By the numbers: $17 million private investment Site Size: 8 acres
First Floor 64,300 sq. ft. Second Floor 16,000 sq. ft. Capacity: 3,500
Facility Features: Transporting goods by ship through the Port of Green Bay means larger quantities can be safely moved faster and at lower cost. The largest Great Lakes vessels can carry approximately 12,000 tons of cargo in a single trip. To carry the same amount, it would take 200 rail cars or 700 trucks.
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Learn more: www.portofgreenbay.com 28 | April 2017 | NNB2B
“What the Bucks ownership is doing in Milwaukee we’re going to be doing in Oshkosh also but on a smaller scale. It’s pretty exciting to see,” Brandes said. “Historically what you see when professional sports teams come to a community is that you bring an enhanced vibrancy to that downtown core. What we’re looking forward to is being able to weave ourselves into the fabric of the community – not just Oshkosh, but the entire Fox Valley.”
“What the Bucks ownership is doing in Milwaukee we’re going to be doing in Oshkosh also but on a smaller scale. It’s pretty exciting to see.”
Davis believes the arena project presents an uncommon opportunity for a city like Oshkosh, where downtown redevelopment has been a focus for so long. “I’ve been very impressed with the project that Greg Pierce and Jason White have been able to put together,” Davis said. “They had the vision and the long-term view of what they could create around the arena. The Bucks obviously liked that vision and it also meshes very well with what the community would like to see for downtown Oshkosh.” White said the Sawdust District concept “has had and still has a lot of moving parts.” He points to the potential for a large multi-tenant office complex or corporate headquarters on the shores of Lake Winnebago, north of where the arena will be located, as well as the multiple opportunities to develop the former Pioneer Resort & Marina property, possibly with a resort and residential units. “Eventually we will run out of space in that area to develop, but that will be a nice problem to have,” White said.
Steve Brandes, president Milwaukee Bucks Development League team in Oshkosh
Pierce believes the arena and overall Sawdust District project will bring more benefits than a lot of people expect. “You don’t have to be a sports fan or love basketball to love this deal,” Pierce said. “When people see the kind of events and activities we’re going to book into the arena, all the opportunities a facility like this can bring, they are going to see that it will appeal to a much larger cross-section of the community than they might think. It’s much deeper than just a sports facility. People will see it as a much bigger and broader community asset than they did at first.” n Rick Berg is a writer and editor based in Green Bay.
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Wellness still offers most promise New North B2B’s 12th annual Corporate Wellness Awards helps tout the region’s most innovative employer-based wellness plans All the discussion in Washington regarding the attempt to overturn and replace the federal Affordable Care Act reminds us of the opportunity missed when the controversial public policy was legislated back in 2010 – revamping health care in the United States would benefit far better by incentivizing Americans to improve their health than by creating a high-cost insurance backstop when people get sick or injured. While it remains to be seen whether or not new legislation under consideration in the nation’s capital will accept the lesson offered through the success of corporate wellness plans, many employers across the country and in northeast Wisconsin have taken matters into their own hands by controlling their group insurance health plan premium increases through measured strategies to improve the health of their employees. As a result, these companies have invested in healthier employees and their families, ultimately decreasing the frequency of chronic illnesses, encouraging more sensible use of health care dollars, and ultimately driving down group health care insurance premium increases. B2B has been proud to recognize leading employer-based wellness programs since 2006, sharing with our readers the novel ideas and impressive results from more than 25 different corporate wellness plans. Once again this year, B2B’s 2017 Corporate Wellness Awards sponsored by Network Health will highlight healthy employers across the region in four separate categories: small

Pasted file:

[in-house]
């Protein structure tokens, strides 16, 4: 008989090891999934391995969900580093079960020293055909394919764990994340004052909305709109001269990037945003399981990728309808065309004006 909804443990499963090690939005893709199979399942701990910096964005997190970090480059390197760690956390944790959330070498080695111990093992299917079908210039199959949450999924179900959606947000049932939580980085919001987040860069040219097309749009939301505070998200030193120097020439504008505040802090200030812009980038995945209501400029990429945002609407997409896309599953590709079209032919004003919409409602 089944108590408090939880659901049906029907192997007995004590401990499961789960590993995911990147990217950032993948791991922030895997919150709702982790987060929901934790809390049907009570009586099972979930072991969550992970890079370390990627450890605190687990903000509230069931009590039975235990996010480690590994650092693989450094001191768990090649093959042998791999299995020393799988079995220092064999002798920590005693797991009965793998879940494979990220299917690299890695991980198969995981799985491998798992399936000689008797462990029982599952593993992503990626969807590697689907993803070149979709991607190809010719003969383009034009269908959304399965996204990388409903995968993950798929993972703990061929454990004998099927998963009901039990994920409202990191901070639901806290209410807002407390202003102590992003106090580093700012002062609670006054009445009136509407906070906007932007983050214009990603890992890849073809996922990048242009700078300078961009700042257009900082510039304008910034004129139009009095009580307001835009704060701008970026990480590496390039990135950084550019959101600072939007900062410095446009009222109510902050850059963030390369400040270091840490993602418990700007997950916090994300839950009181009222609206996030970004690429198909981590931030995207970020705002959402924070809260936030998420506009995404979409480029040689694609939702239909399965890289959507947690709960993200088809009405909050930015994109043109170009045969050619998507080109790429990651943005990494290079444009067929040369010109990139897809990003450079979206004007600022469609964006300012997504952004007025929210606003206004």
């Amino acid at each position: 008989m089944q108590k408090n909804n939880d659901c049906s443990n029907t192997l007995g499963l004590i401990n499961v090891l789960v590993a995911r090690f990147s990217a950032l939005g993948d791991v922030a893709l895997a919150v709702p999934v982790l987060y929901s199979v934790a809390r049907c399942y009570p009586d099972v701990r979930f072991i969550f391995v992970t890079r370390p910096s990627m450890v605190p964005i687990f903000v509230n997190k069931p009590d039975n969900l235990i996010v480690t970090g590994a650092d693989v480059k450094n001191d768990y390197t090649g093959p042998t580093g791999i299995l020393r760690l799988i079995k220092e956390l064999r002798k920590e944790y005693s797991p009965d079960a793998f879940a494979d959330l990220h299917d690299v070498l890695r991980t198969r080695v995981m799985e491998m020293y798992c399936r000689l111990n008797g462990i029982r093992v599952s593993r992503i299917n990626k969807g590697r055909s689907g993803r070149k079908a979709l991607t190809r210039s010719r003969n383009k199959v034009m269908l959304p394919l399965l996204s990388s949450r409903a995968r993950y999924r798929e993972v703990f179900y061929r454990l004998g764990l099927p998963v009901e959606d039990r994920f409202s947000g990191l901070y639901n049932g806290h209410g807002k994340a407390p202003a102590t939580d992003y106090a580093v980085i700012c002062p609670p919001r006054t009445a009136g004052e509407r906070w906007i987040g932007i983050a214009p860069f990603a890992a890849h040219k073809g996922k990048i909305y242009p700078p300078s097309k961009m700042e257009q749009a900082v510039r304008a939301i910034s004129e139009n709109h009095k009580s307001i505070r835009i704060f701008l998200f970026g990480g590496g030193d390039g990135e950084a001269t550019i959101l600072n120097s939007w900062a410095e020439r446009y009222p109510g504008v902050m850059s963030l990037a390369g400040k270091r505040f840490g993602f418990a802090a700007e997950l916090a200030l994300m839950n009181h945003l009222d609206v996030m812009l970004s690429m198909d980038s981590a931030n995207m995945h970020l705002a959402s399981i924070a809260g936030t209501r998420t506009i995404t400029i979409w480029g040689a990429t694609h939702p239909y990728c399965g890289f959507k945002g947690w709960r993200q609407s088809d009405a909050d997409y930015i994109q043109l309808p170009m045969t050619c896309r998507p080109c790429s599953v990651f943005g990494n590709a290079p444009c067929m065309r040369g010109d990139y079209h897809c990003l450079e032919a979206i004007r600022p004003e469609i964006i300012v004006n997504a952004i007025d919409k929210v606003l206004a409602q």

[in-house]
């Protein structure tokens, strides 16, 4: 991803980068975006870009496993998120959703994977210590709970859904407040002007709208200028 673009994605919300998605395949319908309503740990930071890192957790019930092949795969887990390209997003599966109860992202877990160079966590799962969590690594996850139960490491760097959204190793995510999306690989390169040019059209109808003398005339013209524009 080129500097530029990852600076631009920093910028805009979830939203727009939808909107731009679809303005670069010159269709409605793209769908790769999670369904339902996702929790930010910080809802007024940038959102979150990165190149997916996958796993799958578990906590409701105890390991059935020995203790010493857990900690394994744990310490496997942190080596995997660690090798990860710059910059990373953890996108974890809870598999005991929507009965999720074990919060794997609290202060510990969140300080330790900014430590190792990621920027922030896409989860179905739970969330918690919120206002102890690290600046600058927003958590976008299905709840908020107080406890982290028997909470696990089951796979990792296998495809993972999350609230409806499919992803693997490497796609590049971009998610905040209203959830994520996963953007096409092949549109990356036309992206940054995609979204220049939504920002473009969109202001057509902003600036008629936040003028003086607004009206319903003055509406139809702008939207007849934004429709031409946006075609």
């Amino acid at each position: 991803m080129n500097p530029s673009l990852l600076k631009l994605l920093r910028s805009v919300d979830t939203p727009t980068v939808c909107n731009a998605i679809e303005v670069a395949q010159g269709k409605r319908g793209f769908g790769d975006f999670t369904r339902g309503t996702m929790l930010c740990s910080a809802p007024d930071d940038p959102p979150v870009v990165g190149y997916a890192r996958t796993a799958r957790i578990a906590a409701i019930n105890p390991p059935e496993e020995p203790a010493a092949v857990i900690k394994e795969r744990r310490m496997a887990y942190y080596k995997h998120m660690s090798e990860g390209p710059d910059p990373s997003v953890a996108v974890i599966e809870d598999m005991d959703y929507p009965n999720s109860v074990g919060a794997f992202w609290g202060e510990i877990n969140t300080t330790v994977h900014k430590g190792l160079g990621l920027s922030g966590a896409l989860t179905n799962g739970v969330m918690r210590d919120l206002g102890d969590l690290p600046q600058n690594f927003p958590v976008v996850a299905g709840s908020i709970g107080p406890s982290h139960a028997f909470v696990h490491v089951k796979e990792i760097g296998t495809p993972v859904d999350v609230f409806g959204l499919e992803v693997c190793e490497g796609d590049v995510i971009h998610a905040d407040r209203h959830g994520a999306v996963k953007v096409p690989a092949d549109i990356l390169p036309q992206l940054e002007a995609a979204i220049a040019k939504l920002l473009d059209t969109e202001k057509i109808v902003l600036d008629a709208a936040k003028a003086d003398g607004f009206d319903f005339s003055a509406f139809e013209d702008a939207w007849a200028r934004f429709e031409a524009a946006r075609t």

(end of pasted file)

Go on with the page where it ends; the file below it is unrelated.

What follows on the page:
organizations from five to 50 employees; mid-size firms up to 250 employees; large companies with more than 250 employees; and finally, our Start Up Wellness Program Award for those companies just beginning their wellness journey who’ve already marked substantial success during their first two years. Although B2B has presented this award for more than a decade at this point – and in doing so illustrated various innovative approaches companies have taken to invest modest wellness budgets into staggering returns – we still don’t know of all the best employer-based wellness plans across the region unless readers take a small amount of their time to inform us. That’s where you come in – we need you to share your company’s best practices in wellness programming by nominating it for our annual award. The nomination process isn’t overwhelming, and the staff member administering your company’s wellness program should be able to provide all of the necessary information with ease. Nomination forms and award information can be found on our web site at newnorthb2b.com. The deadline for nominations is May 5, and winners will be announced and profiled in our June 2017 edition. We look forward to setting a record for nominations received for this award in 2017, but can only do so with your help. Encourage your employer’s benefits plan leader to submit a nomination today. To your health! n